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Figure 3. Protein content boxplots from Hordeum vulgare roots treated during germination with cold temperature, or additions to the germination solution (chitin or chitosan). See also Supplementary Figure 5 and Supplementary Table 3. (A) Total protein content was measured after protein extraction from 40 mg ± 5% of starting root material and overnight precipitation (n = 5). (B) Ribosomal protein (rProtein) content was measured after ribosome enrichment from 200 mg ± 5% of starting root material using a sucrose cushion and ribosomal protein dissociation using GuHCl as chaotrope (n = 3 × 2 experimental blocks). Protein contents were measured using the bicinchoninic acid (BCA) assay with starting tissue amounts that yielded protein concentrations in the linear range of the assay. The protein content values were calculated from a linear regression of bovine serum albumin (BSA) standards after blank correction [i.e., to 3 M of urea in 50 mM of triethylammonium bicarbonate (TEAB)]. Subsequently, we tested the data normality and homoscedasticity assumptions to assess the applicability of univariate statistical tests; we used the Shapiro–Wilk and the Brown–Forsythe Leven-type test based on the absolute deviations from the median, bootstrapped when n > 10. The tip and upper root zone datasets are normally distributed and homoscedastic; the full dataset is gamma distributed and homoscedastic (Supplementary Figure 5). Generalized linear models (GLMs) of the Gaussian and gamma families were used to evaluate the difference between the means in the datasets and gave equivalent statistical differences as an ANOVA comparison followed by Tukey honestly significant difference (HSD) test between means. Therefore, small letters and color progressions derived from the Tukey HSD test are used to denote statistically different means.

There were 2.12 times more protein in the tip segment with a mean value of 9.57 μg/mg FW. Cold treatment decreased the protein content significantly in the tip to 4.15 μg/mg FW, and the proteome composition differed markedly from control, implying that a reprogramming with less bulk protein occurs during the period of acclimation in root tips. Interestingly, proteome extracts enriched in ribosome complexes dramatically increased their content during cold acclimation (Figure 3B). The RP-enriched protein content increased from 2.6% (0.25 μg/mg FW) of the total protein in the control to 18% (0.75 μg/mg FW) of the total protein in the cold, suggesting a highly committed decision to either produce or not degrade ribosomes because the overall protein content drops significantly. By comparison, homeostasis of total protein content was retained in the tip-adjacent root zone during cold treatment with no significant change; however, many individual proteins were upregulated or downregulated. Mimicked-biotic stress treatments using chitin and chitosan elicitors significantly decreased the protein content to 7.39 and 6.00 μg/mg FW, respectively, only in the root tips and not in the tip-adjacent segments.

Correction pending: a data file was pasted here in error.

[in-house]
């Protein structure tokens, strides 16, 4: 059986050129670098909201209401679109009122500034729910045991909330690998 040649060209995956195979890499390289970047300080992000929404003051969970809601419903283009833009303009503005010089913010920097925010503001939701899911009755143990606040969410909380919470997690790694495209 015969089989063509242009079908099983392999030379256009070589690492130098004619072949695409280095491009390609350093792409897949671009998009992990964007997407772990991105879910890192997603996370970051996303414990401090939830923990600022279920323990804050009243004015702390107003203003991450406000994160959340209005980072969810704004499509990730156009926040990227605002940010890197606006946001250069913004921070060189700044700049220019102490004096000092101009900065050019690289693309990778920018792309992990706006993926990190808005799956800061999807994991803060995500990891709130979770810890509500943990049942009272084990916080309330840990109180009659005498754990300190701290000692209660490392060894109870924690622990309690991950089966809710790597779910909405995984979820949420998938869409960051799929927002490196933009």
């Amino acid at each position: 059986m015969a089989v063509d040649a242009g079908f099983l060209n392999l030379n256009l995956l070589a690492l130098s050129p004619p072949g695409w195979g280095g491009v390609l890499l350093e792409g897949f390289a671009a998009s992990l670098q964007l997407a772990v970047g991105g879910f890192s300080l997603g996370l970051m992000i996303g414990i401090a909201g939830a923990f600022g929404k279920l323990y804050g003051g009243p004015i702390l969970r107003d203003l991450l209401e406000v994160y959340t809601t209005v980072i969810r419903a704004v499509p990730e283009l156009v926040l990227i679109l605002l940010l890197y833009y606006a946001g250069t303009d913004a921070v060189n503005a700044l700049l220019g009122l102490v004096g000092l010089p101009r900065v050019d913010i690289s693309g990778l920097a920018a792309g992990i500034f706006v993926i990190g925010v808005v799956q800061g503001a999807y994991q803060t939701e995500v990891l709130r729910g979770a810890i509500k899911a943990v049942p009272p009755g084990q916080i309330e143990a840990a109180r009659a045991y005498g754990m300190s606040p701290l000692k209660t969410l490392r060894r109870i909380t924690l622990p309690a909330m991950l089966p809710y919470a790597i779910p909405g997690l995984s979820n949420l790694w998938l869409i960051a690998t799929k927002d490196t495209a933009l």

Individual Protein Abundances

Statistical inference showed clear spatial and treatment-induced differences in proteome responses, validating previous observations and providing a proteomics fingerprint of the underlying biology (Figure 4 and Supplementary Table 4).

FIGURE 4